- Broadly written policies are subject to a variety of interpretations by both agency staff and the community.
Ordinances: Within the context of this report, an ordinance is a law adopted by a jurisdiction to control development through the legal process. Land-use is most often included within a jurisdiction's Zoning Code or its equivalent.
- Ordinances are laws and therefore can provide a solid defensible legal basis for establishing protective conditions; and
- Usually, the approval process for ordinances, which often includes a public hearing process, must be approved by the governing body of the jurisdiction. This approval process often includes a public hearing process. Therefore, an adopted ordinance has the political support of the governing body.
- The political process of approval often involves a sever compromise of the originally proposed regulations. Such compromise may render an ordinance meaningless or unenforceable; and
- The public review and input process may be so divisive that there is no possibility of political approval and the entire wetland protection program may be eliminated.
Recommendations. It is suggested that if a regulatory ordinance program is being considered, the following issues should be addressed.
- Require the applicant to submit a detailed wetland analysis of the subject property including a professional survey of the wetland edge. The wetland analysis must be conducted by a trained wetland ecologist. The jurisdiction should establish a list of required criteria for a wetland study to assure that a thorough analysis is provided. (This assumes that the jurisdiction has trained staff to review a technical analysis);
- Require trained staff to field verify the findings in the wetland study prior to conditioning any permits;
- During a proposed division of land, require the wetland to be protected by an adequate undisturbed buffer. Also, require the wetland and its buffer to be placed within a permanent open space or protective easement tract. This is done to preclude future subdivision of the wetland;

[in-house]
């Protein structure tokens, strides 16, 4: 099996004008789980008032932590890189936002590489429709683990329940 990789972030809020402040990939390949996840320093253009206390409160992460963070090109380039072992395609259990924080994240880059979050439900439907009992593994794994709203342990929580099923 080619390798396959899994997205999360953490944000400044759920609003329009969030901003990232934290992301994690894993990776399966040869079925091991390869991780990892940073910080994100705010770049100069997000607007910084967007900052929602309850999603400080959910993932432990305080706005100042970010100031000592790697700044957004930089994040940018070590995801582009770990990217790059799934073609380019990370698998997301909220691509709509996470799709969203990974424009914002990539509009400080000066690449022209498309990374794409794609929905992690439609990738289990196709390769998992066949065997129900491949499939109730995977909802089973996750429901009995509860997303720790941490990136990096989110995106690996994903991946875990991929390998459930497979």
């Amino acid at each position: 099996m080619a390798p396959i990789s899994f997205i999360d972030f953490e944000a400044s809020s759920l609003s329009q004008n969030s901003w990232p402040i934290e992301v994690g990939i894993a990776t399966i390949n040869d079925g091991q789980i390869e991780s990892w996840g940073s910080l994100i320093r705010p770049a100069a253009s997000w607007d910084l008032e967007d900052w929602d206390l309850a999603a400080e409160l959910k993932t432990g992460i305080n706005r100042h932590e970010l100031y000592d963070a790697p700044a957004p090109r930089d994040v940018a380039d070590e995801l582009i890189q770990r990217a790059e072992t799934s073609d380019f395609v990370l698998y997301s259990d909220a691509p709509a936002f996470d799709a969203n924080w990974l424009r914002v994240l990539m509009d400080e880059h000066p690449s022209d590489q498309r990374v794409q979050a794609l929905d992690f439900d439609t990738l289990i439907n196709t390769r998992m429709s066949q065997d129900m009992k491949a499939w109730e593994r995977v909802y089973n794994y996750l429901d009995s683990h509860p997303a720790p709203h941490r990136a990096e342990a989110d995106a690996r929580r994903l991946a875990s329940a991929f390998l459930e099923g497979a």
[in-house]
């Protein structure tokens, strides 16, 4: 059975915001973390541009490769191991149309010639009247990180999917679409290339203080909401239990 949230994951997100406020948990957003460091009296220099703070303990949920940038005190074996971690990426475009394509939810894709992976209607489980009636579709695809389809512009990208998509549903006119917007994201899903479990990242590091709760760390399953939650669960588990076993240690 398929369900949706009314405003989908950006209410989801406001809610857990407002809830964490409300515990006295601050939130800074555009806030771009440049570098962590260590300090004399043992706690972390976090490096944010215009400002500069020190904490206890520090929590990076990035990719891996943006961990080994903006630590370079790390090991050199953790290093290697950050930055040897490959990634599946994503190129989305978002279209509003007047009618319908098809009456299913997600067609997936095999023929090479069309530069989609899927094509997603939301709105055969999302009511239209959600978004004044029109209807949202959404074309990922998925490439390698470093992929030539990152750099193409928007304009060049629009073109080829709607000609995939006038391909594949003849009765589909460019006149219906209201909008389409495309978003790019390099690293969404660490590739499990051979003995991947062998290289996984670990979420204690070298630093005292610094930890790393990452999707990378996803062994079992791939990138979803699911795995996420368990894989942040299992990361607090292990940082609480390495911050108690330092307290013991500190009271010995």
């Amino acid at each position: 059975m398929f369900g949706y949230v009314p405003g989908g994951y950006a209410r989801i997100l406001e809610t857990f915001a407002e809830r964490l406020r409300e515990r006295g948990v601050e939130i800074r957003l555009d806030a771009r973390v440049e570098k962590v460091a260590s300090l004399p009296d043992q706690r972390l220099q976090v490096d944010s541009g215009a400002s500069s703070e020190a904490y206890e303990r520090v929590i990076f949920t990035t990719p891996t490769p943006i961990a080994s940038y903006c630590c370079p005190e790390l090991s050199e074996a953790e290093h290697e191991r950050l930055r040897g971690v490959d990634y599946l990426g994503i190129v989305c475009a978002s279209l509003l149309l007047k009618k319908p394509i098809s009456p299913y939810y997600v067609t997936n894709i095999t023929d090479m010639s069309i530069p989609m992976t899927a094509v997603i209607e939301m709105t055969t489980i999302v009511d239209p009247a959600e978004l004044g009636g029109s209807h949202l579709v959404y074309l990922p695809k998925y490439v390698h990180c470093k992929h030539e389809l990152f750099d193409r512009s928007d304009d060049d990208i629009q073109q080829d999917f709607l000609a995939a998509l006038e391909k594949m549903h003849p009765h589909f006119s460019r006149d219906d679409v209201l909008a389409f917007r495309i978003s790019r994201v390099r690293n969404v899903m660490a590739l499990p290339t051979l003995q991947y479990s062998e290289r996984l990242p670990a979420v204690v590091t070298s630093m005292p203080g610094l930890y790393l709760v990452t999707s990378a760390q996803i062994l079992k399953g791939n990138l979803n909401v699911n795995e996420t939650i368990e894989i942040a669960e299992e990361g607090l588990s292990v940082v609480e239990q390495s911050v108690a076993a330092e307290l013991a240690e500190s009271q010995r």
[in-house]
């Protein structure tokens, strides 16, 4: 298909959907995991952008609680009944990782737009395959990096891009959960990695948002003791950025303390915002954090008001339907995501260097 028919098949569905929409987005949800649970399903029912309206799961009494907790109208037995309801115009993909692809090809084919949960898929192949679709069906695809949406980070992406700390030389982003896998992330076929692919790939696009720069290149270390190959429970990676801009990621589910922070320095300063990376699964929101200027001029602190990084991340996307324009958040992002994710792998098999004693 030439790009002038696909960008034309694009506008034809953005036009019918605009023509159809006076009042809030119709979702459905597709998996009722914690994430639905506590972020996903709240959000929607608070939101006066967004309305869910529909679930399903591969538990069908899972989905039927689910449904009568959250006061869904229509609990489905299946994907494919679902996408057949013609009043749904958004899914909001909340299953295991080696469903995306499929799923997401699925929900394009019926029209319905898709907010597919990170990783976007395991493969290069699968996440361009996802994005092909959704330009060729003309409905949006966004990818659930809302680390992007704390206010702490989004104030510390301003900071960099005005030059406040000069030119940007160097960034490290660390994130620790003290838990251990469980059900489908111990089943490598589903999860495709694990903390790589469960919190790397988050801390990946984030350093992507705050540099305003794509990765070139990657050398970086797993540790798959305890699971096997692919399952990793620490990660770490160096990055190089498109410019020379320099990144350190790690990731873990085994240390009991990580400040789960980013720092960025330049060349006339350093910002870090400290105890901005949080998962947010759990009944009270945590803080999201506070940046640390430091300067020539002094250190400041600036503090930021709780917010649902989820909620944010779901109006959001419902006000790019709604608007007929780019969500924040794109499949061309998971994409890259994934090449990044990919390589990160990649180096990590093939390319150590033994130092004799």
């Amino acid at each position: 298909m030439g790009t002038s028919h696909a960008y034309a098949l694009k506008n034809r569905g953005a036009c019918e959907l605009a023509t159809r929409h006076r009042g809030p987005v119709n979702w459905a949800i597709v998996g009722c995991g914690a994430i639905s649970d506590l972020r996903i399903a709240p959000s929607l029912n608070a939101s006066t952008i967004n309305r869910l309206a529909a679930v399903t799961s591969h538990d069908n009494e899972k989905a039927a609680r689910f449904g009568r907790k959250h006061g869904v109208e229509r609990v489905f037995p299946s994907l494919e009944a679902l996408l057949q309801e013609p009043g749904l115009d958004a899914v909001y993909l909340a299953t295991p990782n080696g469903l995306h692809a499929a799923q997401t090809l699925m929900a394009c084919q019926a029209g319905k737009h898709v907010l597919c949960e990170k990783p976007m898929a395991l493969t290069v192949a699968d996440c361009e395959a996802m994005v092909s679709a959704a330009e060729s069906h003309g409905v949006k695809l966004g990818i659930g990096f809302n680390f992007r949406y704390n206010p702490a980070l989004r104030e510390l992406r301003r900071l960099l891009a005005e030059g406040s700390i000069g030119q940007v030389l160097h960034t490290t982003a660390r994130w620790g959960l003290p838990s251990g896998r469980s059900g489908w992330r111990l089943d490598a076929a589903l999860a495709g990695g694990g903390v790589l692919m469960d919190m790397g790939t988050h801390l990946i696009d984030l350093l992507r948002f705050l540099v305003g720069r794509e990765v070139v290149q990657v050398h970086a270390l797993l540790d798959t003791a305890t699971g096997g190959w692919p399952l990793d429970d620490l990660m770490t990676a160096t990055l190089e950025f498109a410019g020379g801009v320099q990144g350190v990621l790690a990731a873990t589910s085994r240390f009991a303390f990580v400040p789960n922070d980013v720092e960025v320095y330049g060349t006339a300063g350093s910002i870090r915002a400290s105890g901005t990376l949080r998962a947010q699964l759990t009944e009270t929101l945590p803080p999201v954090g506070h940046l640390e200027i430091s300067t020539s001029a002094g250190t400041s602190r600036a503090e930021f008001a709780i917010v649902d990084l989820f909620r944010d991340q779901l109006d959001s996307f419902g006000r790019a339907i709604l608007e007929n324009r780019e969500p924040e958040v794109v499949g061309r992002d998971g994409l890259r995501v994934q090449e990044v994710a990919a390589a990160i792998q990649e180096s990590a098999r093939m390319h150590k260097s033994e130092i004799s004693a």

- Development should not be allowed to use wetlands as surrogate stormwater detention/retention structures. Any stormwater directed into a wetland should be pre-treated by flowing through a two-celled sedimentation pond and two-hundred feet of vegetation lined swale;
- Jurisdictions, in cooperation with local resource agencies, should conduct a technical analysis as to what constitutes appropriate mitigation. The guide would have to include methods to accurately assess existing functional values of various wetland types and what type and amount of alteration/enhancement may or may not be appropriate for maintenance or improvement of the functional value of a wetland. Proposed wetland mitigation would have to follow the guidance provided by that analysis;
- Trained wetland staff must conduct site reconnaissance pre- and post-permit issuance. When wetland fill is permitted, it must be clearly marked in the field prior to construction so that post-construction reconnaissance can confirm compliance with permit conditions; and
- Construction near wetland areas must utilize Best Management Practices (BMP), including proper placement and installation of sedimentation control and clearly marked limits of construction (on site) to avoid inadvertent wetland impacts. Non-wetland field staff such as Building Inspectors, Grading Inspectors, or any other appropriate staff must be trained to recognize (not technically identify) wetlands and to assure the BMP are used and enforced during the construction process.
The most critical step beyond approving an effective wetland ordinance is to assure adequate funding for staff and enforcement. A common downfall of wetland protection programs is inadequate funding to draw and keep well trained dedicated staff to assure staff for follow through and enforcement.
The most effective and most widely used method of funding is user fees. Permit applications which entail potential wetland impacts and require special studies, review, mitigation and follow-up should be assessed a fee. The fee is based on the complexity of the project and anticipated staffing impacts. In this manner, a wetlands protection program can be self-supporting: staffing levels can reflect the numbers and significance of permit applications and anticipated wetland impacts. Complex projects which require lengthy review, mitigation design, follow-up, and monitoring will have adequate staff to assure compliance and if need be, implementation of contingency plans.
Another common downfall of regulatory programs is lack of enough trained staff. Permits which are approved with conditions are often not field checked to confirm compliance. Required mitigation is too often not constructed because staff is overwhelmed reviewing new permits and therefore they do not have the time or resource to check on previously required conditions.